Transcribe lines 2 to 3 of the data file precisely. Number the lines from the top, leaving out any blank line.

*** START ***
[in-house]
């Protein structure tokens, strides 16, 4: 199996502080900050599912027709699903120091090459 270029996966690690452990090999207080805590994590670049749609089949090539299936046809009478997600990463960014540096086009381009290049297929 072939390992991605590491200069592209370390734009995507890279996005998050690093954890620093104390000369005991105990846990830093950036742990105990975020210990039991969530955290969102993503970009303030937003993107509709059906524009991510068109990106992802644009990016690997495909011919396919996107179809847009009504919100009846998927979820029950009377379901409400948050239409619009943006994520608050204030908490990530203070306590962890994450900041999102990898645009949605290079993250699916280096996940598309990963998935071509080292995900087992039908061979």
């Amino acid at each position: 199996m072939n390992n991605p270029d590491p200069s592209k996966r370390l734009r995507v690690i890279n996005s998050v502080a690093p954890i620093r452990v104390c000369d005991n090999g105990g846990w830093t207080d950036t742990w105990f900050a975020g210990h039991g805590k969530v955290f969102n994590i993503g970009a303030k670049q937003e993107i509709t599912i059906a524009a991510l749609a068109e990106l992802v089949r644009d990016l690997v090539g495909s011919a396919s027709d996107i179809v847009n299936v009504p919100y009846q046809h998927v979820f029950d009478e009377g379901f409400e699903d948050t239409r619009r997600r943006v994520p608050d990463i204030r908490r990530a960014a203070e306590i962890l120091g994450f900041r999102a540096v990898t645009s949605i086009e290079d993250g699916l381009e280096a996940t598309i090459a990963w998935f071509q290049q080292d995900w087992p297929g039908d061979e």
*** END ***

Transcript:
């Protein structure tokens, strides 16, 4: 199996502080900050599912027709699903120091090459 270029996966690690452990090999207080805590994590670049749609089949090539299936046809009478997600990463960014540096086009381009290049297929 072939390992991605590491200069592209370390734009995507890279996005998050690093954890620093104390000369005991105990846990830093950036742990105990975020210990039991969530955290969102993503970009303030937003993107509709059906524009991510068109990106992802644009990016690997495909011919396919996107179809847009009504919100009846998927979820029950009377379901409400948050239409619009943006994520608050204030908490990530203070306590962890994450900041999102990898645009949605290079993250699916280096996940598309990963998935071509080292995900087992039908061979």
């Amino acid at each position: 199996m072939n390992n991605p270029d590491p200069s592209k996966r370390l734009r995507v690690i890279n996005s998050v502080a690093p954890i620093r452990v104390c000369d005991n090999g105990g846990w830093t207080d950036t742990w105990f900050a975020g210990h039991g805590k969530v955290f969102n994590i993503g970009a303030k670049q937003e993107i509709t599912i059906a524009a991510l749609a068109e990106l992802v089949r644009d990016l690997v090539g495909s011919a396919s027709d996107i179809v847009n299936v009504p919100y009846q046809h998927v979820f029950d009478e009377g379901f409400e699903d948050t239409r619009r997600r943006v994520p608050d990463i204030r908490r990530a960014a203070e306590i962890l120091g994450f900041r999102a540096v990898t645009s949605i086009e290079d993250g699916l381009e280096a996940t598309i090459a990963w998935f071509q290049q080292d995900w087992p297929g039908d061979e």